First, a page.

The Museum of the City of New York (MCNY) is a history and art museum, created with the intention of ‘preserving and presenting’ the history of New York City — and its people. The museum celebrates New York, serving to educate the visiting public about the city’s distinctive character, its history of diversity, and its ever-changing nature. The building is a red-brick-and-marble neo-Georgian creation, completed in 1930 and located at the northern end of ‘Museum Mile’ on Fifth Avenue in Manhattan’s Upper East Side. It is a private, non-profit organization, funded by New York City’s Cultural Institutions Group. The compact museum isn’t a big place, but manages to impart plenty of New York’s storied history in a personal way that many bigger museums don’t. Exhibits include ‘From Ship to Shore,’ which depicts what it was like for immigrants to arrive in New York Harbor. The exhibit ‘New York’s Yiddish Theater,’ takes you through the theater culture that formed on Manhattan’s Lower East side in the late 19th century and leaves a legacy today. ‘Gilded New York’ features the city’s visual culture at the end of the 19th century (when the rich loved to flaunt their money!). ‘Activist New York’ shows the intricacies of social activism on many different issues throughout history.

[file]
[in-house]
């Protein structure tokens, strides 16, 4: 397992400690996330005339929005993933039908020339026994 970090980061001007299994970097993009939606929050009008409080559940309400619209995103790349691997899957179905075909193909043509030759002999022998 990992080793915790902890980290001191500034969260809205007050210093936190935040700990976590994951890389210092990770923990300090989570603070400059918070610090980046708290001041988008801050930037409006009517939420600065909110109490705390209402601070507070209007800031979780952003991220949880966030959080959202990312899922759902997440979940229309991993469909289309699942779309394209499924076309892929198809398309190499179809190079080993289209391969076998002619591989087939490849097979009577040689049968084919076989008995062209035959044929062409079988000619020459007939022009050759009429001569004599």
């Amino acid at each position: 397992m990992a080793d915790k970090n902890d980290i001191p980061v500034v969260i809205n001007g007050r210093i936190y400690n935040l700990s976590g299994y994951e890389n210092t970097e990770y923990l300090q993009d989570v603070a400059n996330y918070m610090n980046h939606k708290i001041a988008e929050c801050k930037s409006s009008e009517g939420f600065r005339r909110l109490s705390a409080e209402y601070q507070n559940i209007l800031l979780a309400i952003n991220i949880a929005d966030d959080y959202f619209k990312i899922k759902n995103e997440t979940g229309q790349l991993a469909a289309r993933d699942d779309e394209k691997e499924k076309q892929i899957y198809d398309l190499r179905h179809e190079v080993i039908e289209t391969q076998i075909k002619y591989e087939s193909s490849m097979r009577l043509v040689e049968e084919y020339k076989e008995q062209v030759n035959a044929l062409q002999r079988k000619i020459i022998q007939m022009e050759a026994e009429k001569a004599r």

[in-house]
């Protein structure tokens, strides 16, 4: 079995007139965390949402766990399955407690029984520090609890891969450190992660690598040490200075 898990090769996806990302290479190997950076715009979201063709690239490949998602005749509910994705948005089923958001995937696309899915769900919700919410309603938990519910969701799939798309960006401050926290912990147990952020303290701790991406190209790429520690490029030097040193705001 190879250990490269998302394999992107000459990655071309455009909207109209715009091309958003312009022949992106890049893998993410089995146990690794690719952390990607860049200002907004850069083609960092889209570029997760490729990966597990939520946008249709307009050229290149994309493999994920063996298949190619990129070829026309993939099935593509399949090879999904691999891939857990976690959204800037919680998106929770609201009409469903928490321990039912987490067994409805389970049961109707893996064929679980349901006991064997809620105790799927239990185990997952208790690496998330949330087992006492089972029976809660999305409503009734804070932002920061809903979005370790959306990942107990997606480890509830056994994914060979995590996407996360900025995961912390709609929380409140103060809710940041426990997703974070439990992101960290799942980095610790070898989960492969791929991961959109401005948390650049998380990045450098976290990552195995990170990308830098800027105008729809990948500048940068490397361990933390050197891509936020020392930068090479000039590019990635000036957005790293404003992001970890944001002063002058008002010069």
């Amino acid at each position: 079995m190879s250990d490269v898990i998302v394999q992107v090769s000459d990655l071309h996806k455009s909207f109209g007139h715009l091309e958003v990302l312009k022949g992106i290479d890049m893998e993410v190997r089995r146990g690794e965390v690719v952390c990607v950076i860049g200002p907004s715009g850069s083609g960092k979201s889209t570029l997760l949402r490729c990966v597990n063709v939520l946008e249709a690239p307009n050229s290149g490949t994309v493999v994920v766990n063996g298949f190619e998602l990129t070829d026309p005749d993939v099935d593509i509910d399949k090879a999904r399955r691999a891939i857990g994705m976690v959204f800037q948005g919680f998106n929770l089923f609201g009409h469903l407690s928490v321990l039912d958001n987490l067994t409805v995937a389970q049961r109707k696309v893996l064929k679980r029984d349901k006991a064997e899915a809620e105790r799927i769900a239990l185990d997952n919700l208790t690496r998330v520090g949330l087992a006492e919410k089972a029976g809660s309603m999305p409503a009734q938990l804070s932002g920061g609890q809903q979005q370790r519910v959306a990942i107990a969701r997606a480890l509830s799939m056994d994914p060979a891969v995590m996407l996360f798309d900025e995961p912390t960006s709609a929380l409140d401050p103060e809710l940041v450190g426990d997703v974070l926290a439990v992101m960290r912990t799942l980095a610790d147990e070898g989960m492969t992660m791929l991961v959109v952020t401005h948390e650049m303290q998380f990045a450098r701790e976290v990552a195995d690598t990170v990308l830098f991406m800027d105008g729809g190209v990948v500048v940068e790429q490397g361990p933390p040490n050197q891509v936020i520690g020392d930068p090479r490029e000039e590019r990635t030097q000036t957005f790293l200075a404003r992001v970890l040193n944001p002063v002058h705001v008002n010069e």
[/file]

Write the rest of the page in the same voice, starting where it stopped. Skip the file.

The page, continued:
The Museum of the City of New York is located at 1220-1227 Fifth Avenue, from East 103rd to 104th streets, across from Central Park in the Upper East Side neighborhood of Manhattan. To get there by bus, take the M1, M2, M3, M4 or M106 to 104th Street. By subway, the museum can be reached by taking the #6 Lexington Ave. train to 103rd St., or the #2 or #3 train to Central Park North/110th St.